From the May 2019 Issue of ShowSight. Click to subscribe. Pictured above: Long head-in proportion to the size of dog, skull medium width, good fill under eye, good strength of muzzle with sizable teeth. Illustrations throughout article by Darle Heck
I first read Evelyn Kirk’s essay “Lovely Fire” a few years after beginning in the breed. Throughout many years, actually decades, I have returned to reread her heartfelt description of my breed. As an owner, breeder, exhibitor and now judge it reminds me of the character, self-confidence temperament and “indomitable spirit” that is the Scottish Terrier. Pictured to the right: Evelyn Kirk.
Descriptions of the structure of the breed are important to the original purpose of a go-to-ground badger dog with persistence and seriousness of purpose. We still seek the proper front and rear quarters. The description of the front is as critical today as in the past. The forechest should fill your palm and extend well in front of the dog and the chest is deep. Our standard cites, “The lowest point of the brisket should be such that an average man’s fist would fit under it with little or no clearance.” It is meant to determine the important depth of the heart-shaped chest. Too often the chest is becoming round. This sturdy short-legged breed needs well-laid back shoulders and the length of upper arm necessary to bring the elbow well back on the dog. Her description of the rear, well-muscled thighs and “Good Hams” complete the dog and are in concert with the front. It has been quoted in the past that the Scottish Terrier should have the front of a barmaid and the rear of the cook (no offense to barmaids or cooks intended).
The Scottish Terrier expression is described in our standard as “very keen, piercing, and varminty.” Eveylyn cites ‘His deep-set eyes have a dark expression of composure and something else, not definable.” I thrill at the exhibit that looks down his nose at me with the absolute certainty that he is self-important.
The Scottish Terrier expression, entire body and demeanor should exude that “Lovely Fire.” I hope you enjoy this essay on the breed and find the dog that has “his commanding presence, his unflinching gaze, and his deep rooted conviction that he is his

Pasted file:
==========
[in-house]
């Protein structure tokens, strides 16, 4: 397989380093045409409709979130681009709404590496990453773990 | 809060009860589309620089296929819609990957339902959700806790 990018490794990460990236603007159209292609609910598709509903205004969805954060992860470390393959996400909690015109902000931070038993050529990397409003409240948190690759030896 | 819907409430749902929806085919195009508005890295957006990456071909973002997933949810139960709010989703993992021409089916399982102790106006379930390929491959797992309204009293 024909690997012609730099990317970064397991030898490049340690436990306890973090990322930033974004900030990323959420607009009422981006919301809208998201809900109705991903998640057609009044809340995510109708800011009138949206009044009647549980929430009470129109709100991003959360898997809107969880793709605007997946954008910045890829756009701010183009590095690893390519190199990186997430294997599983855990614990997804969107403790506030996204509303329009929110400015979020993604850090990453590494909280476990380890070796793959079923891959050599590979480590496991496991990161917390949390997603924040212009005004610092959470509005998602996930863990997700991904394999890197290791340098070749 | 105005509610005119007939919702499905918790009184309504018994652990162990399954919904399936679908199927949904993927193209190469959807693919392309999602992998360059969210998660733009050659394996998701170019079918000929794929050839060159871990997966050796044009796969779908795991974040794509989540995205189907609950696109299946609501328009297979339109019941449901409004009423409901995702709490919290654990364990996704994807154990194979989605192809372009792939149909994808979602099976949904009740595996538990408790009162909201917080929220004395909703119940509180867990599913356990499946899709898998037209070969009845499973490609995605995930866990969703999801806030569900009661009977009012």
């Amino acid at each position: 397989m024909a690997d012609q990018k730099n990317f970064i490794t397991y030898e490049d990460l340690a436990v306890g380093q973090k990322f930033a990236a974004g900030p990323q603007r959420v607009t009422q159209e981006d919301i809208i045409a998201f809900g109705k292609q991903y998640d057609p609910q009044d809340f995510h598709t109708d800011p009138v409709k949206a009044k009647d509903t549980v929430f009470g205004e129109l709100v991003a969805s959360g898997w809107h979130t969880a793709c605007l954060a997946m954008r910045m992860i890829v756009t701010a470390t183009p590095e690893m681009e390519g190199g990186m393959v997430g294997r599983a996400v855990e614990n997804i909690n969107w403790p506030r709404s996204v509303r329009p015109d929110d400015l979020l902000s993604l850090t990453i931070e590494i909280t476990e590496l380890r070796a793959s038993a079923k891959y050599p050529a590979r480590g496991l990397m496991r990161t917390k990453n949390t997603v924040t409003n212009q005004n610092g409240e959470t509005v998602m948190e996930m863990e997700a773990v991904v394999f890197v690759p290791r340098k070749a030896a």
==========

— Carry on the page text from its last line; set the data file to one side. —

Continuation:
Lovely Fire - By Evelyn Kirk
About six years ago, when asked about it, Tony Stamm agreed that “Type, like beauty, lies in the eyes of the beholder.” I think to a great extent that is true. I’ve been present (on the other end of the lead) when a judge said, “This is a close decision: the two dogs are so much alike,” when I thought they were like night and day. Also, the other extreme, “These two dogs are very different, each good in his own way,” when I thought them almost identical.
But, what makes the dog typical, what sets him apart from all the other animals in the world? I believe it’s his pride in being a Scottish Terrier!
His commanding presence, his unflinching gaze, and his deep rooted conviction that he is his own man; these are the attributes of the adult Scottish Terrier of a proper type. Once witnessed, this attitude is hard to forget. Seldom seen, it is a thrilling experience.
I don’t want to mislead you; the dog must have all the other features which label him a Scottie, even to the untrained eye. The inexperienced spectator can pick the right dog almost every time because he dog is so pleasing to behold.
Pictured Throughout Article: Key Elements of Scottish Terrier Type
Regarding the key elements, the pages are from the Illustrated Guide and it is also viewable on the AKC website under Conformation, Judging Resource Center, Judges Study Guides, Scottish Terrier, Study Guide.
Below: Heavy bone and substance for the size of the dog.